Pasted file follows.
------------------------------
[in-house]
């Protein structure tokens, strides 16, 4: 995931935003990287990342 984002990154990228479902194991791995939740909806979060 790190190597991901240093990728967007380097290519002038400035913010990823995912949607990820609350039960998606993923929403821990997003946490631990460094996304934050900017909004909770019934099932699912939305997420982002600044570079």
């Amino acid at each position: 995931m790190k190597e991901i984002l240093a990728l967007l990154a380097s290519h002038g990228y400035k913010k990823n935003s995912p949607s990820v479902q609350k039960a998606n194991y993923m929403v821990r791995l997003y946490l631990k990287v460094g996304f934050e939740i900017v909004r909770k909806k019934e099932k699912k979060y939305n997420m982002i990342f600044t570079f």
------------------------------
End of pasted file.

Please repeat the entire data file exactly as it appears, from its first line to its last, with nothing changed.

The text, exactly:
[in-house]
């Protein structure tokens, strides 16, 4: 995931935003990287990342 984002990154990228479902194991791995939740909806979060 790190190597991901240093990728967007380097290519002038400035913010990823995912949607990820609350039960998606993923929403821990997003946490631990460094996304934050900017909004909770019934099932699912939305997420982002600044570079």
């Amino acid at each position: 995931m790190k190597e991901i984002l240093a990728l967007l990154a380097s290519h002038g990228y400035k913010k990823n935003s995912p949607s990820v479902q609350k039960a998606n194991y993923m929403v821990r791995l997003y946490l631990k990287v460094g996304f934050e939740i900017v909004r909770k909806k019934e099932k699912k979060y939305n997420m982002i990342f600044t570079f």